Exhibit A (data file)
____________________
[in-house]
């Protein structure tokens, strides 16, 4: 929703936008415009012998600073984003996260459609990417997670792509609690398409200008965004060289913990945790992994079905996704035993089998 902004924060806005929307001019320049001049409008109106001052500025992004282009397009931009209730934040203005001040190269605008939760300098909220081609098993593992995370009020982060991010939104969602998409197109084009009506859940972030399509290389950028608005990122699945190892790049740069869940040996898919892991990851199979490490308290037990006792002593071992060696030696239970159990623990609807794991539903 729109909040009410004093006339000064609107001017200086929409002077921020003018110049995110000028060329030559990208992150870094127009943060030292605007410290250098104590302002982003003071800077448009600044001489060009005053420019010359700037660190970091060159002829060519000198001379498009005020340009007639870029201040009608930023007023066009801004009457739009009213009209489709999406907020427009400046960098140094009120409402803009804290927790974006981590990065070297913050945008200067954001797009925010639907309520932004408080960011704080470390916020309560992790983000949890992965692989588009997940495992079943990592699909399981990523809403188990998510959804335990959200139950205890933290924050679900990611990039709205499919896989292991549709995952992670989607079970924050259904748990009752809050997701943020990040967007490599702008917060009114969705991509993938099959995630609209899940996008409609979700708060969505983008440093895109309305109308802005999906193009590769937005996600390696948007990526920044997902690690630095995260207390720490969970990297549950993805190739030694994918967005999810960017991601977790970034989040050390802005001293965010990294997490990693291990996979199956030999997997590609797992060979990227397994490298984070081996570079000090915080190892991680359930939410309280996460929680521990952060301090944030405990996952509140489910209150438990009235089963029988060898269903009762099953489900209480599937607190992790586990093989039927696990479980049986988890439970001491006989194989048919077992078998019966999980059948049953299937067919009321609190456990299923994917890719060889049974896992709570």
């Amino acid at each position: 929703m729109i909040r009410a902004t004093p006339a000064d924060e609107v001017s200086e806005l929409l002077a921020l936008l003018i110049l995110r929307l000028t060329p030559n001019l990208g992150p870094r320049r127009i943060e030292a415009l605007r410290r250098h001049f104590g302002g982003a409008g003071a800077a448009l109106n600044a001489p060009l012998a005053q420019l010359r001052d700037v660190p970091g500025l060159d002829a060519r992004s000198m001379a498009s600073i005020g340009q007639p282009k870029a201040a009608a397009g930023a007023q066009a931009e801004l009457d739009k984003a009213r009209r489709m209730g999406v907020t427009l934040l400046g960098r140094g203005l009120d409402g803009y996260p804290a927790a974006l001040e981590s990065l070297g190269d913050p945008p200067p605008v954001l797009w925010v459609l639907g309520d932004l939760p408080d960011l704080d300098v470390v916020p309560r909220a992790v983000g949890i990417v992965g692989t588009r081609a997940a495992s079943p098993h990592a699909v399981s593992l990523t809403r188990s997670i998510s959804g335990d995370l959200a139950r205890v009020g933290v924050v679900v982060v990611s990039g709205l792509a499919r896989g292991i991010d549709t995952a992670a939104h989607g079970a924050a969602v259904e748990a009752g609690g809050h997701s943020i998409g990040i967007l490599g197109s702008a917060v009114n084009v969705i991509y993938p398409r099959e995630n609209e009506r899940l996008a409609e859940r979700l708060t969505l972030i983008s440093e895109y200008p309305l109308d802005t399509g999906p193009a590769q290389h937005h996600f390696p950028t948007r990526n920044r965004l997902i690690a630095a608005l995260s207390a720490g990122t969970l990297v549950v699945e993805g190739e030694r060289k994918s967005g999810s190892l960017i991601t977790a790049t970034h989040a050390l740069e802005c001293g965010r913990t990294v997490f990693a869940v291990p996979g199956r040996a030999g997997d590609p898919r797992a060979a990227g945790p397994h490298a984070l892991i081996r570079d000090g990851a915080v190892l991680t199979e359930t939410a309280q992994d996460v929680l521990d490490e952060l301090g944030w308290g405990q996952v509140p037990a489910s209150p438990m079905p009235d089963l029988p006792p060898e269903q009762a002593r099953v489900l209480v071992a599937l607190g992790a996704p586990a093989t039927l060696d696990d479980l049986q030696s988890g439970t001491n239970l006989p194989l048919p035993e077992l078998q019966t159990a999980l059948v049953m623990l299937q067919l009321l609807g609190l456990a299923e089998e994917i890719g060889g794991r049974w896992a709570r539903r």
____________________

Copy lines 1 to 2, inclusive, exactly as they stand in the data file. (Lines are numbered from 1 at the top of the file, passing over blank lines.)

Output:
[in-house]
């Protein structure tokens, strides 16, 4: 929703936008415009012998600073984003996260459609990417997670792509609690398409200008965004060289913990945790992994079905996704035993089998 902004924060806005929307001019320049001049409008109106001052500025992004282009397009931009209730934040203005001040190269605008939760300098909220081609098993593992995370009020982060991010939104969602998409197109084009009506859940972030399509290389950028608005990122699945190892790049740069869940040996898919892991990851199979490490308290037990006792002593071992060696030696239970159990623990609807794991539903 729109909040009410004093006339000064609107001017200086929409002077921020003018110049995110000028060329030559990208992150870094127009943060030292605007410290250098104590302002982003003071800077448009600044001489060009005053420019010359700037660190970091060159002829060519000198001379498009005020340009007639870029201040009608930023007023066009801004009457739009009213009209489709999406907020427009400046960098140094009120409402803009804290927790974006981590990065070297913050945008200067954001797009925010639907309520932004408080960011704080470390916020309560992790983000949890992965692989588009997940495992079943990592699909399981990523809403188990998510959804335990959200139950205890933290924050679900990611990039709205499919896989292991549709995952992670989607079970924050259904748990009752809050997701943020990040967007490599702008917060009114969705991509993938099959995630609209899940996008409609979700708060969505983008440093895109309305109308802005999906193009590769937005996600390696948007990526920044997902690690630095995260207390720490969970990297549950993805190739030694994918967005999810960017991601977790970034989040050390802005001293965010990294997490990693291990996979199956030999997997590609797992060979990227397994490298984070081996570079000090915080190892991680359930939410309280996460929680521990952060301090944030405990996952509140489910209150438990009235089963029988060898269903009762099953489900209480599937607190992790586990093989039927696990479980049986988890439970001491006989194989048919077992078998019966999980059948049953299937067919009321609190456990299923994917890719060889049974896992709570």